It's this insight that makes marketing an art, and makes deciding on your marketing mix a lot more difficult than simply throwing a whole bunch of money at it. The reason is that your marketing mix is almost never starting from scratch. Your product already has brand equity of some kind (or, if it's a completely new product, your competitors have a brand equity, owned by the public). So your marketing tactics have to be focused on either reinforcing that brand equity (if you like the associations your product has in the minds of the consumers), subtly trying to change that brand equity (if you don't like your brand equity), or fitting your brand within a complex group of associations your competitors may have. If Eppendorf suddenly started making high pressure liquid chromatography machines, the consumer would likely reject them--after all, what does a plastic tube maker know about HPLC? It doesn't fit with the brand equity they already have. But if they started making m! icrocentrifuges, well, that'd be easier to swallow. After all, you associate them with the tubes already, why not associate them with the machines that spin them? It's an easy leap to make in the minds of the consumer--even though making a plastic tube is about as different from making a centrifuge as it is from making an HPLC.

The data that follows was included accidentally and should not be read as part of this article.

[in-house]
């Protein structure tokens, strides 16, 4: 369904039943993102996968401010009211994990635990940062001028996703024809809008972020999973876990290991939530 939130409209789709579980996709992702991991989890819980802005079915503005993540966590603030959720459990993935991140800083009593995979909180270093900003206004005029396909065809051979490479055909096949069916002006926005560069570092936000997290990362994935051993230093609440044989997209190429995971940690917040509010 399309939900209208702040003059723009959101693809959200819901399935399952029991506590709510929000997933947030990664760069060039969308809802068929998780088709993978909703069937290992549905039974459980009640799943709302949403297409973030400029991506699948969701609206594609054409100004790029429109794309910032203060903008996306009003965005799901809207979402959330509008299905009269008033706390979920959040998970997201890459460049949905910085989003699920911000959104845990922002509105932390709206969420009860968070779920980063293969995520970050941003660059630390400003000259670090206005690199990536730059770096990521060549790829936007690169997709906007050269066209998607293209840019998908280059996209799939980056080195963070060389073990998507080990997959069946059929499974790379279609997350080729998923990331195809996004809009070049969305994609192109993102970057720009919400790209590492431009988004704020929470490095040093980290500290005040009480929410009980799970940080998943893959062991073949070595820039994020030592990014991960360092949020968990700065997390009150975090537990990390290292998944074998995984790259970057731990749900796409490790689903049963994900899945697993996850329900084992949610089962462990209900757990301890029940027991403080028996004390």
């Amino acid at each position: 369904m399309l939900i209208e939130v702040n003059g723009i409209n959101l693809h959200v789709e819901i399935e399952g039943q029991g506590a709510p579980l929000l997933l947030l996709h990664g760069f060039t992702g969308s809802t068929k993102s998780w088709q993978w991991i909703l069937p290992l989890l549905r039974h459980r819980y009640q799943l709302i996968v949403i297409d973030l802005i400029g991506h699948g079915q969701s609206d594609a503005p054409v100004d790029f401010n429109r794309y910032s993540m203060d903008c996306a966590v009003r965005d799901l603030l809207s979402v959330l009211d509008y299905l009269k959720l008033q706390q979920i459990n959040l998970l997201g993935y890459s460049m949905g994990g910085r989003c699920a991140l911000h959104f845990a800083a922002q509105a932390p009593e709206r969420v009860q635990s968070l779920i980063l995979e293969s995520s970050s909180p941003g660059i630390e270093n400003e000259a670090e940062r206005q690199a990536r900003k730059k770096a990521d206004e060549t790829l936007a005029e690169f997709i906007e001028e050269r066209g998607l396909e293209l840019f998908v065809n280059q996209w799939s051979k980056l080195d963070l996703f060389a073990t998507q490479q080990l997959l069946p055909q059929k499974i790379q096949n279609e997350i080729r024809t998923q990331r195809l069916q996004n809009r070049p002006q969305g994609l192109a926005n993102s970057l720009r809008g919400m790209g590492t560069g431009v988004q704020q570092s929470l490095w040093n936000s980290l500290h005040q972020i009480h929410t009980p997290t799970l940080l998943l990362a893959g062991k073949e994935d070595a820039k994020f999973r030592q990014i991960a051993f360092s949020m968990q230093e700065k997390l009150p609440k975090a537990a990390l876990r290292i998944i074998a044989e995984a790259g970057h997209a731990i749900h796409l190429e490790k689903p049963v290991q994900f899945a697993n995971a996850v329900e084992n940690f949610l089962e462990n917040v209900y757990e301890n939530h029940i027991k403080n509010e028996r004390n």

Learning to strategically manage your marketing mix (your "four p's," as discussed in previous columns) involves one very basic set of questions. What is your current brand equity? Where do you want it to be? And what changes in your marketing mix will do that for you? It's as simple as that. But, then again, we've always said the only thing you need to do in marketing is understand your customer and give them what they want.
Next week, we'll be applying the things we've learned about marketing a product, including the concept of brand equity, and applying it to marketing yourself. After all, when you're looking for a job, you're really a product, aren't you? And your customer is the person or company that's hiring.